No one wants to sleep in a loud, bright environment. Think about how you would like to sleep and help set that up for your baby. A couple of things that I couldn’t do without…a swaddle and sound machine. I like to make my baby’s room dark, with a white noise machine going and I swaddle them up so their arms don’t flail about and wake them up.
7. Get a routine –
From day one, start a bedtime/naptime routine. We do our bedtime routine at 7:30, even though our newborn is going to be awake at 10:00pm for another feeding, I still want them to know that 7:30 is bedtime. I also do a different routine for bedtime than I do for naptime. Hopefully this sends the message that bedtime is different and we’ll all be sleeping longer!
8. Don’t let them sleep all day –
Even if your baby wants to nap for six hours (and wouldn’t that be glorious) don’t let them. If they sleep that long, they will inevitably make up for that awake time in the middle of the night. Babies will a lot of times confuse their days and nights when they are first born. If you help them by waking them up from their naps and getting them in the light during the day, they will be more likely to know the difference between that and a nighttime feeding where you keep the lights off and feed them and put them back to bed.
9. Eat first, then play –
Our schedule always looks like this; baby wakes up and immediately eats, then we play for a while until baby starts to show sleep cues, then we do naptime routine and put baby down in bed to sleep. Eating first helps in a couple ways… if they eat first and then play, they are more likely to have a dirty diaper while playing than they are while sleeping, they also will have a much happier play time if they are well rested and well fed. Also, once they start eating solids you can let them play for awhile and watch them for a reaction to any foods they have tried. Most importantly, if you feed after they wake up instead of feeding right before they go to sleep, the baby won’t associate eating as necessary item for sleep.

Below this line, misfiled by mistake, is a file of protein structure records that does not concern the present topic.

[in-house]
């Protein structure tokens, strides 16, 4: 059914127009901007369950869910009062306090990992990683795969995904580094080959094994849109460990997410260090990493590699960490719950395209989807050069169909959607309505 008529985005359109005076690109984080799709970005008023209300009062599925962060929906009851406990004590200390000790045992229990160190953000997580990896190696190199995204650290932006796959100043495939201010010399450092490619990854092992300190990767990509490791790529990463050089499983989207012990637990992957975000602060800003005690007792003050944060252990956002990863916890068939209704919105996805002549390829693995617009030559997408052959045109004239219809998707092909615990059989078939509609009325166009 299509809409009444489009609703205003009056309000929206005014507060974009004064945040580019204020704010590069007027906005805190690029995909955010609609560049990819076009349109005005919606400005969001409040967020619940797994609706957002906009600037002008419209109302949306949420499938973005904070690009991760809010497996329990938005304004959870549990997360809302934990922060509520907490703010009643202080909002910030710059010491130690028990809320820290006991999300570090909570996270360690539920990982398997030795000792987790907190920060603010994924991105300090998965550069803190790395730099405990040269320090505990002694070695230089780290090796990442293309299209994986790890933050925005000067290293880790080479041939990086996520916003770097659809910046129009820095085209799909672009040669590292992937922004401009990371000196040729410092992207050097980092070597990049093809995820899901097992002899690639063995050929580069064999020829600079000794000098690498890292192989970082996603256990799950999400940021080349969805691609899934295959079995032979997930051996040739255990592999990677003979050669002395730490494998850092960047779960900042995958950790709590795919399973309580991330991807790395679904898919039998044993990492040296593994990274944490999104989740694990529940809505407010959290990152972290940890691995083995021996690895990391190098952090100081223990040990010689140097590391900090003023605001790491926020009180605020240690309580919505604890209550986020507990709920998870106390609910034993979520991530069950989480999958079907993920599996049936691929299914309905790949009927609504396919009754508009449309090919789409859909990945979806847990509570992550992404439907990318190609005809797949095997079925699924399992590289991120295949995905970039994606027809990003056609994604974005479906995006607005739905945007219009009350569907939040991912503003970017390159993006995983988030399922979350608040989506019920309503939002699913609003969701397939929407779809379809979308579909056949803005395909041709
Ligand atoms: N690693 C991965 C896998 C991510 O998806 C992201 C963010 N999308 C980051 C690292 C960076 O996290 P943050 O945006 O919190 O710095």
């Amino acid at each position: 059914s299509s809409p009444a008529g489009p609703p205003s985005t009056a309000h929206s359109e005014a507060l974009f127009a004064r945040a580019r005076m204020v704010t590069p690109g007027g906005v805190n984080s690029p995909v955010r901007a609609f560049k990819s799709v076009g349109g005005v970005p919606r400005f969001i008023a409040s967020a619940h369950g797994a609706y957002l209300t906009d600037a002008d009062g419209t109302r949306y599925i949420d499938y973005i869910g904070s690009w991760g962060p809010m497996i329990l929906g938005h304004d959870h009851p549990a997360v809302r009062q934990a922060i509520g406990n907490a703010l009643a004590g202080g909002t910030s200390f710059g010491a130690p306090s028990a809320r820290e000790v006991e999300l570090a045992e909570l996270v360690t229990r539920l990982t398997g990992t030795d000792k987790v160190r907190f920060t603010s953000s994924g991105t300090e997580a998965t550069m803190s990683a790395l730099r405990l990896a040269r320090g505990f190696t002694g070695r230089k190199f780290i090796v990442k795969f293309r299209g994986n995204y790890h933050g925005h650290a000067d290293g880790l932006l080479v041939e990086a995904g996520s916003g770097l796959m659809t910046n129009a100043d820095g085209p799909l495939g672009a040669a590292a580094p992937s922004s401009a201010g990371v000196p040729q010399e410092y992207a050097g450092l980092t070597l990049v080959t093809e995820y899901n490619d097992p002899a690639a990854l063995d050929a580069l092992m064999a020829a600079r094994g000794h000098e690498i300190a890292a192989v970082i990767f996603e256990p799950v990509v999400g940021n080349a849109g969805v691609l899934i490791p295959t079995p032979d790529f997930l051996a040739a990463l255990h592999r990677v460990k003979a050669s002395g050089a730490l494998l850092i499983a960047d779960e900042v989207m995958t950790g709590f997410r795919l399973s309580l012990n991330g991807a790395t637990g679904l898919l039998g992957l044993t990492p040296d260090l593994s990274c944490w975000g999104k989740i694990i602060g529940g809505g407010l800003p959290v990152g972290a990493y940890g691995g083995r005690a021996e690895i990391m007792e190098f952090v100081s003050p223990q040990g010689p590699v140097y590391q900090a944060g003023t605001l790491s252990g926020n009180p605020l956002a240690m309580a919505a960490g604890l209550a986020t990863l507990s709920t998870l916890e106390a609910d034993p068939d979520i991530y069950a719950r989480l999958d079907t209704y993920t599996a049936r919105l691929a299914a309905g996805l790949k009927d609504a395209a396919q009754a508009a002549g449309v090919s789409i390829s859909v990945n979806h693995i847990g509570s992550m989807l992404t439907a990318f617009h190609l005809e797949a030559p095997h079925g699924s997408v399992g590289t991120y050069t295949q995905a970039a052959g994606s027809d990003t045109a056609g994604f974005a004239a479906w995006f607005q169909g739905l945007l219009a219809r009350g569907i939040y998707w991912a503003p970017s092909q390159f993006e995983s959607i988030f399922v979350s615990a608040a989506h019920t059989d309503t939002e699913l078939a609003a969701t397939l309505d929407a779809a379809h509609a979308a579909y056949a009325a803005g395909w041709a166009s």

10. Relax –
So here’s the deal… the minute that your baby is doing awesome and rocking through their naps and night time sleep they’ll hit a developmental milestone or worse…they’ll start teething! So don’t give up, babies need their sleep and they will return to normal in a week or so. Just keep on keepin’ on and your little one will get back to being the little angel they were just a few days ago.
My last piece of advice is this… you only have a newborn baby for a short period of time so don’t be afraid to hold your baby all day long if you want to. It won’t ruin them, they won’t be the worst sleeper ever because of it. But also don’t be afraid to put your baby in their bed and let them have some alone time. It won’t ruin them, they won’t become cold and unloving. This goes back to learning your baby and doing what is best for them. After all, you’re spending all day every day with them… no one will know them better than you will.